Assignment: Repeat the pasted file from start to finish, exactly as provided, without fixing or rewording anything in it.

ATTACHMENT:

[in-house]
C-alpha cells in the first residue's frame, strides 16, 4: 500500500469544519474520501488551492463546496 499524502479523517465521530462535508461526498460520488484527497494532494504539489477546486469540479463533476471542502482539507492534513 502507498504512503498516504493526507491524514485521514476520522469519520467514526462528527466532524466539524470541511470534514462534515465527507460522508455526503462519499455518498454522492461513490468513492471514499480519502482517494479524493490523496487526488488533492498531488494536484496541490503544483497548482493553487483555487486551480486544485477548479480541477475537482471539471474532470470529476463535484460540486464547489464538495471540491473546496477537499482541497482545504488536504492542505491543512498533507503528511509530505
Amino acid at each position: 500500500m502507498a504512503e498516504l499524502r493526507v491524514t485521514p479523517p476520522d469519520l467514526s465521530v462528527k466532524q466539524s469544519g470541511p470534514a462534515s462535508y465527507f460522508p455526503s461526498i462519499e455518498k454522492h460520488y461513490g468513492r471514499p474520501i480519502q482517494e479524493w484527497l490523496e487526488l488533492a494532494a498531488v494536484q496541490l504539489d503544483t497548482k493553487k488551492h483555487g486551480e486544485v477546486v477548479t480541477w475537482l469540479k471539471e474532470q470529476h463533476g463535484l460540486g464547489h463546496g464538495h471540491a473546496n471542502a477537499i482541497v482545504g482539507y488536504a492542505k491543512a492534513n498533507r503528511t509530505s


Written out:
[in-house]
C-alpha cells in the first residue's frame, strides 16, 4: 500500500469544519474520501488551492463546496 499524502479523517465521530462535508461526498460520488484527497494532494504539489477546486469540479463533476471542502482539507492534513 502507498504512503498516504493526507491524514485521514476520522469519520467514526462528527466532524466539524470541511470534514462534515465527507460522508455526503462519499455518498454522492461513490468513492471514499480519502482517494479524493490523496487526488488533492498531488494536484496541490503544483497548482493553487483555487486551480486544485477548479480541477475537482471539471474532470470529476463535484460540486464547489464538495471540491473546496477537499482541497482545504488536504492542505491543512498533507503528511509530505
Amino acid at each position: 500500500m502507498a504512503e498516504l499524502r493526507v491524514t485521514p479523517p476520522d469519520l467514526s465521530v462528527k466532524q466539524s469544519g470541511p470534514a462534515s462535508y465527507f460522508p455526503s461526498i462519499e455518498k454522492h460520488y461513490g468513492r471514499p474520501i480519502q482517494e479524493w484527497l490523496e487526488l488533492a494532494a498531488v494536484q496541490l504539489d503544483t497548482k493553487k488551492h483555487g486551480e486544485v477546486v477548479t480541477w475537482l469540479k471539471e474532470q470529476h463533476g463535484l460540486g464547489h463546496g464538495h471540491a473546496n471542502a477537499i482541497v482545504g482539507y488536504a492542505k491543512a492534513n498533507r503528511t509530505s